There are four types of important adult attachment that partners may feel in romantic relationships. Secures, preoccupies, anxious ambivalent and avoidant attachment. Secures are confident individuals who poses positivity on not only themselves but also others. These individuals like building relationships and keeping them going. Out of all four attachments they are the least jealous, however they express more anger, in a controlled manner. Preoccupies prove to be more emotionally jealous. While anxious ambivalent attachment individuals experience intense jealousy, as they are more insecure about themselves and focus all their care about their relationships with someone. Avoidant attachment individuals experience a great relationship with themselves, and more of a negative perception on other people. Their focus is more on themselves; they do not like attachment with others. An example is someone who has been hurt in the past. Overall, jealous triggers adult attachment in romantic relationships. Adults experience the same attachment just as children do with their parents as they develop. There are both positive and negative models as to how somebody can react to jealousy.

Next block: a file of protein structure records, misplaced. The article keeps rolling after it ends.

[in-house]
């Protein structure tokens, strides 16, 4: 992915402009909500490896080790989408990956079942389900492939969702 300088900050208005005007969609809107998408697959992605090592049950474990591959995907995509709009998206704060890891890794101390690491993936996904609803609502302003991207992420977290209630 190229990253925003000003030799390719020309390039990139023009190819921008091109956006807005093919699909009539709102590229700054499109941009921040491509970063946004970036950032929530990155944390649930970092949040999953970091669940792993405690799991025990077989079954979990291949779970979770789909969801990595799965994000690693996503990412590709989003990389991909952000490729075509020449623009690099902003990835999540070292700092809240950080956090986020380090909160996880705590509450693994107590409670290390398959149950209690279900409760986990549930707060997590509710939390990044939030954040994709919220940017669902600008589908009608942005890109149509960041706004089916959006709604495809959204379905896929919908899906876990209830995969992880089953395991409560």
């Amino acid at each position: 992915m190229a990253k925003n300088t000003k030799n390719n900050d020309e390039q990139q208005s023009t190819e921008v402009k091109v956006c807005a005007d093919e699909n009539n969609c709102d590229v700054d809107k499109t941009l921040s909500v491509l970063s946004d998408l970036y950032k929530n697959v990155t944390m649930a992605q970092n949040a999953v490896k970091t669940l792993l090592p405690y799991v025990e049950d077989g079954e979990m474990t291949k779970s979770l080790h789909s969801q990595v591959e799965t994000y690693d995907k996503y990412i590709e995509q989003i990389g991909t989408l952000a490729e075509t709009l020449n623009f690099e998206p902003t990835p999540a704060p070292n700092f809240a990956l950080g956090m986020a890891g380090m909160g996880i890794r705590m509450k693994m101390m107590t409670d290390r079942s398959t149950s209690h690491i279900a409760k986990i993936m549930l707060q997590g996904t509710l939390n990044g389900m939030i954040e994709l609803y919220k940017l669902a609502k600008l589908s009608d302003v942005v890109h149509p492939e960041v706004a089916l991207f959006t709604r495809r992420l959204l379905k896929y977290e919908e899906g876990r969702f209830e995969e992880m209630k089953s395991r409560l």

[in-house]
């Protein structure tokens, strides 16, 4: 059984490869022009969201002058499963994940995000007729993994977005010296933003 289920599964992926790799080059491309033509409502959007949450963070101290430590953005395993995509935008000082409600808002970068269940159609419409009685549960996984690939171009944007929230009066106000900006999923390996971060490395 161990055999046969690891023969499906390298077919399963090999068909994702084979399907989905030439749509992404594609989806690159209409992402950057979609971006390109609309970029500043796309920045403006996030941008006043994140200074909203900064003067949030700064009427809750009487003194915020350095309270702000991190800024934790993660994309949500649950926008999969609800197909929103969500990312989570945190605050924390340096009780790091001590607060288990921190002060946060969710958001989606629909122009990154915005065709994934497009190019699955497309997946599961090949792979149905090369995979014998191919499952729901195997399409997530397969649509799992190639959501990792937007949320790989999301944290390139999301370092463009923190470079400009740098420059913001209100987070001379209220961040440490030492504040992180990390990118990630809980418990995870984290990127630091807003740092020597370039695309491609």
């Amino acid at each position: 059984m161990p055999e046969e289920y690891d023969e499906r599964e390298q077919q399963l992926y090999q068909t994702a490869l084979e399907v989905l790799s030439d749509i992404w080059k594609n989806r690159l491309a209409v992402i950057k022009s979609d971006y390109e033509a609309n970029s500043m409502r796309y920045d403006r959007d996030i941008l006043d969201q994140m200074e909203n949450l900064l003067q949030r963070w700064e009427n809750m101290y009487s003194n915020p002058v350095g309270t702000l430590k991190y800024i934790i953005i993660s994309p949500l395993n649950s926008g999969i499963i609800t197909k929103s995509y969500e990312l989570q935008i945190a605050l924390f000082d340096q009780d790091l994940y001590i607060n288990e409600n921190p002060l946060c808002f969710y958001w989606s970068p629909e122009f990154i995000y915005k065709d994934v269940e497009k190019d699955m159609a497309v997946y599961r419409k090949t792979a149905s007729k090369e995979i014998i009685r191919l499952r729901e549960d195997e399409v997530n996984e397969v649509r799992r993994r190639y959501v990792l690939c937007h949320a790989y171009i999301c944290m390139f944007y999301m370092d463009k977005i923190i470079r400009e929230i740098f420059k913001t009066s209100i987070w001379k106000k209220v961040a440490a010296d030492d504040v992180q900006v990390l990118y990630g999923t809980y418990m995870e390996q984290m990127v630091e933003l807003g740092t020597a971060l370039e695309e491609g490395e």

Bibliography